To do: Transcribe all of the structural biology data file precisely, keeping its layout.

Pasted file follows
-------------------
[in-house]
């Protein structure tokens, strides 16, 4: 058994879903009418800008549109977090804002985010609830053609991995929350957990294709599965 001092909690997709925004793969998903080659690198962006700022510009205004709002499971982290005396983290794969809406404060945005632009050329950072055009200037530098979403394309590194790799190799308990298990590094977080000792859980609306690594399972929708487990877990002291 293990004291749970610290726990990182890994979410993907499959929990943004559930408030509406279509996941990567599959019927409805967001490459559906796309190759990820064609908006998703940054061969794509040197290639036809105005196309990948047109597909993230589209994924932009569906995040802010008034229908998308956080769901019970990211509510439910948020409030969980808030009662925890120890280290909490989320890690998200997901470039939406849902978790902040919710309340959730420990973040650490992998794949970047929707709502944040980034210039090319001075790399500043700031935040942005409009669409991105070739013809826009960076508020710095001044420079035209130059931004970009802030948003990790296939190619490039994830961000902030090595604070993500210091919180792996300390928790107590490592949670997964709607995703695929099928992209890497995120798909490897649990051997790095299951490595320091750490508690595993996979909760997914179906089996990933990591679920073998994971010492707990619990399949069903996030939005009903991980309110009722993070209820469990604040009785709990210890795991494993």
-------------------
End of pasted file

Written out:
[in-house]
């Protein structure tokens, strides 16, 4: 058994879903009418800008549109977090804002985010609830053609991995929350957990294709599965 001092909690997709925004793969998903080659690198962006700022510009205004709002499971982290005396983290794969809406404060945005632009050329950072055009200037530098979403394309590194790799190799308990298990590094977080000792859980609306690594399972929708487990877990002291 293990004291749970610290726990990182890994979410993907499959929990943004559930408030509406279509996941990567599959019927409805967001490459559906796309190759990820064609908006998703940054061969794509040197290639036809105005196309990948047109597909993230589209994924932009569906995040802010008034229908998308956080769901019970990211509510439910948020409030969980808030009662925890120890280290909490989320890690998200997901470039939406849902978790902040919710309340959730420990973040650490992998794949970047929707709502944040980034210039090319001075790399500043700031935040942005409009669409991105070739013809826009960076508020710095001044420079035209130059931004970009802030948003990790296939190619490039994830961000902030090595604070993500210091919180792996300390928790107590490592949670997964709607995703695929099928992209890497995120798909490897649990051997790095299951490595320091750490508690595993996979909760997914179906089996990933990591679920073998994971010492707990619990399949069903996030939005009903991980309110009722993070209820469990604040009785709990210890795991494993």